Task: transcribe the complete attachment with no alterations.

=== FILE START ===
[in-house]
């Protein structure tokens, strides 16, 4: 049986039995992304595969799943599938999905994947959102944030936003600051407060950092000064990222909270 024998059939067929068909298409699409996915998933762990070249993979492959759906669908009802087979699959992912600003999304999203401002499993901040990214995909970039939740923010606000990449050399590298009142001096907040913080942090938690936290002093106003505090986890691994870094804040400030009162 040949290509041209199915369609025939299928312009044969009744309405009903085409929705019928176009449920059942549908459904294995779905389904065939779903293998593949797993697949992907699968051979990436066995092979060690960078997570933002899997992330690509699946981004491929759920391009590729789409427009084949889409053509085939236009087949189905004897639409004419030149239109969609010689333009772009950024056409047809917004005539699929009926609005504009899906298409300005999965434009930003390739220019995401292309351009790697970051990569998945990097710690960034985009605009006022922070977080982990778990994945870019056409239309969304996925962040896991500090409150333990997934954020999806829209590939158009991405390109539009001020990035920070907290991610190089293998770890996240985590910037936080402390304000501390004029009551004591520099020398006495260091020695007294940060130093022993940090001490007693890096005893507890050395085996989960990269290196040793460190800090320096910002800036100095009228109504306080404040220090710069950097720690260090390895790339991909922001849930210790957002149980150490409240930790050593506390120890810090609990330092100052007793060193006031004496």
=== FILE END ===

[in-house]
């Protein structure tokens, strides 16, 4: 049986039995992304595969799943599938999905994947959102944030936003600051407060950092000064990222909270 024998059939067929068909298409699409996915998933762990070249993979492959759906669908009802087979699959992912600003999304999203401002499993901040990214995909970039939740923010606000990449050399590298009142001096907040913080942090938690936290002093106003505090986890691994870094804040400030009162 040949290509041209199915369609025939299928312009044969009744309405009903085409929705019928176009449920059942549908459904294995779905389904065939779903293998593949797993697949992907699968051979990436066995092979060690960078997570933002899997992330690509699946981004491929759920391009590729789409427009084949889409053509085939236009087949189905004897639409004419030149239109969609010689333009772009950024056409047809917004005539699929009926609005504009899906298409300005999965434009930003390739220019995401292309351009790697970051990569998945990097710690960034985009605009006022922070977080982990778990994945870019056409239309969304996925962040896991500090409150333990997934954020999806829209590939158009991405390109539009001020990035920070907290991610190089293998770890996240985590910037936080402390304000501390004029009551004591520099020398006495260091020695007294940060130093022993940090001490007693890096005893507890050395085996989960990269290196040793460190800090320096910002800036100095009228109504306080404040220090710069950097720690260090390895790339991909922001849930210790957002149980150490409240930790050593506390120890810090609990330092100052007793060193006031004496």